Originally published on the UX Collective
We all know good UX can have a considerable impact on product success. Companies investing more in UX saw up to a 75% increase in sales. Andrew Kucheriavy claimed in 2020 that every $1 invested in UX brings, on average, a $100 ROI. Copy is, of course, a core part of any successful user experience. Companies are now beginning to realize this, and the rise in the number of UX writing and content design jobs easily proves that.
UX writing’s poor cousin, localization, receives far less attention from tech and product companies. Often, companies treat localization as a technical task — something that only needs to be done & delivered — but that’s a common misconception. The fact is that good localization is not just changing language — it’s creating new, local user experiences.
When writing your localized copy, translators need to understand how to create the best experience in their target language. Their work is much closer to UX writing than we often think: It requires generating strong emotional connections between users and brands and making complex information easy to understand. Localization experts, just like UX writers, need to capture the personality of a brand and convey that personality to specific audiences in appropriately localized ways.
If you’re approaching a new market launch, here’s a sad (but real) fact: Even if your product is perfectly designed, incredibly written, and has a flawless marketing strategy — poor localization can still fail you. The best product won’t sell well if people can’t use it. And the fact is, localization issues can be much more than just ‘uncomfortable’; they can lead to anything from users staying away from your product to changing their entire perception of your brand.
Poorly localized interfaces can cause usability issues, confuse the people using them, and make your product harder to use overall. And when your product is harder to use and navigate, it can make your users question your credibility or trustworthiness.
Whether you’re going into localizing your product soon or already shoulder-deep in the process, you can still save things by collaborating with the right team. It’s critical to find professionals who understand the principles of good UX writing — and that means more than simply translating words.
Remember — UX writers create user experiences by putting themselves in the shoes of their users. They create content that is appropriate for each audience, understanding the needs and expectations of their target users to write copy that meets them. This is what makes experiences memorable and special for the end-user. And you want that to extend to your localization efforts.
Unfortunately, many translation agencies and outsourcers do not understand the importance of UX writing in localization projects. In reality, UX localization can only be done by people who understand how to create a great user experience. And even if translators are native speakers of their language, they’re not necessarily good UX writers.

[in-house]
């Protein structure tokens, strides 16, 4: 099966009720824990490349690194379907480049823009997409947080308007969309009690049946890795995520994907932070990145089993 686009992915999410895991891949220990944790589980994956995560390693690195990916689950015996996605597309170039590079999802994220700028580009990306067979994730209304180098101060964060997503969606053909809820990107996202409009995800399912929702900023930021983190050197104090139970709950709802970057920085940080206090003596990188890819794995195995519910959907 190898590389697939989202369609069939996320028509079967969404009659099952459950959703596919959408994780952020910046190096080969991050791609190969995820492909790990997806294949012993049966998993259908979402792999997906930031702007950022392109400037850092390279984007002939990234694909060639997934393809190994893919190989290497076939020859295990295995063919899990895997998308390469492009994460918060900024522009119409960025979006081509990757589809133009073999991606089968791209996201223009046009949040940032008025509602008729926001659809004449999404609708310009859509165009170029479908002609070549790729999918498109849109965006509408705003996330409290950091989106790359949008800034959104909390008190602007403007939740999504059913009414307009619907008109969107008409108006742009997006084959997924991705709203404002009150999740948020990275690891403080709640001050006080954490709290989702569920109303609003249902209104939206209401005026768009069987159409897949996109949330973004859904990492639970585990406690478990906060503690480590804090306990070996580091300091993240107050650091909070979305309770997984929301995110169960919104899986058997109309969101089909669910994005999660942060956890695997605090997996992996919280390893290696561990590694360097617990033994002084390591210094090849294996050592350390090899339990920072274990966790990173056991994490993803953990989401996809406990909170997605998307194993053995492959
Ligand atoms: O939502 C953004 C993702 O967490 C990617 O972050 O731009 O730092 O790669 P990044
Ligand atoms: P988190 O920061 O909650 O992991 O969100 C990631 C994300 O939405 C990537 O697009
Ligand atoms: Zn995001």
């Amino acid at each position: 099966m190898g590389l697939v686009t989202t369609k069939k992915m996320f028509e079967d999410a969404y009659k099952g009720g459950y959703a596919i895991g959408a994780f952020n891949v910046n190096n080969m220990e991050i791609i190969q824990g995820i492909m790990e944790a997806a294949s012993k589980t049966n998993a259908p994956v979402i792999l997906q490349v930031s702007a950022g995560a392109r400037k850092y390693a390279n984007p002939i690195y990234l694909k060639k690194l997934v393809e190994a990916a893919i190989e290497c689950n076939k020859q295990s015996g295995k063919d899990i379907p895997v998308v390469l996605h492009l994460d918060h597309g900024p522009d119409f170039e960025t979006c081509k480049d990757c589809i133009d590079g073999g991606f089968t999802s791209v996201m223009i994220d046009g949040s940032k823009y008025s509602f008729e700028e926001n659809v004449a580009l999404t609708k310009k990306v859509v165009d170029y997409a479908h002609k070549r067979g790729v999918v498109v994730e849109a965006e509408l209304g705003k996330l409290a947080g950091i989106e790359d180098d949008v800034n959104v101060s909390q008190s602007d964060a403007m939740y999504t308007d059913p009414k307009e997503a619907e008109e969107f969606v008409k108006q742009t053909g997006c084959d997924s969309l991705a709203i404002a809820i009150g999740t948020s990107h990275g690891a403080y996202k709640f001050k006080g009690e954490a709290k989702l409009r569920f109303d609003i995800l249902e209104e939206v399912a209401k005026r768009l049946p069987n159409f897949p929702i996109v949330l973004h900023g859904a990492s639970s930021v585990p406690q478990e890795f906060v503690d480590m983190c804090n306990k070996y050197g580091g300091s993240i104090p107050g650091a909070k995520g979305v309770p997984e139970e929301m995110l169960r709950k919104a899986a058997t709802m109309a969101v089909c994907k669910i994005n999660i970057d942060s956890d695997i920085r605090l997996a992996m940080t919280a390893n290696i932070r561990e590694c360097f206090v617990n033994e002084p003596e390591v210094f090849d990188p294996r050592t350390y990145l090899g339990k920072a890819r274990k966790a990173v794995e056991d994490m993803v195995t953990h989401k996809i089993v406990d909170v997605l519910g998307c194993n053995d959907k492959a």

UX localization experts should have an understanding of cognitive psychology, usability and design principles, information architecture, etc., just like any other designer or writer. It takes more than just being a native speaker to write UX copy that will resonate with your target audience. When the people localizing your copy don’t have that knowledge, they often produce low-quality localizations that don’t meet the needs of your users.
The main cause for bad localization is the lack of UX writing understanding — not just among the translators themselves but also among other key people in the industry. From localizers to talent acquisition specialists to project managers, many aren’t aware that there’s a whole discipline behind writing for user interfaces. And since the demand for localization is always on the rise, agencies find it’s almost impossible to find localization experts with UX writing knowledge.
Increasing pressure to lower localization costs — and the ever-growing usage of machine translation in localization — further encourage companies to cut corners. True localization is expensive, and true localization experts — with UX writing knowledge — charge far more for their services. The fact that they’re so rare makes them an even hotter commodity in today’s localization market. Either knowingly or unknowingly, companies settle for low-quality localization done by untrained freelancers.
Whether you’re working with an external localization service or directly with a freelancer, it’s essential to make sure the people who are responsible for your localization have a good grasp of UX principles.
There are great localization and translation companies out there, but it may be hard to find them in the crowd. If you’re hiring a company to do localization for you, make sure they have people on staff who specialize in UX writing. If they don’t, find another company that does. Ask your contact person about their process for localizing content and experience with similar projects. Plus, make sure they provide their linguists with the tools and resources they need to localize your content well.
If you prefer to work with freelance translators directly, ensure they understand UX writing principles before hiring them. Ask to see some examples and have a native speaker review them and give their opinion.
I know it’s a lot to think about — but this understanding is crucial for the success of your localization project. Good localization experts — with the proper knowledge — can grasp the full context and flow of your product, understand your tone of voice, and adapt your brand personality. And you’ll be much more likely to get your local users to use, enjoy, and recommend your product to others around them.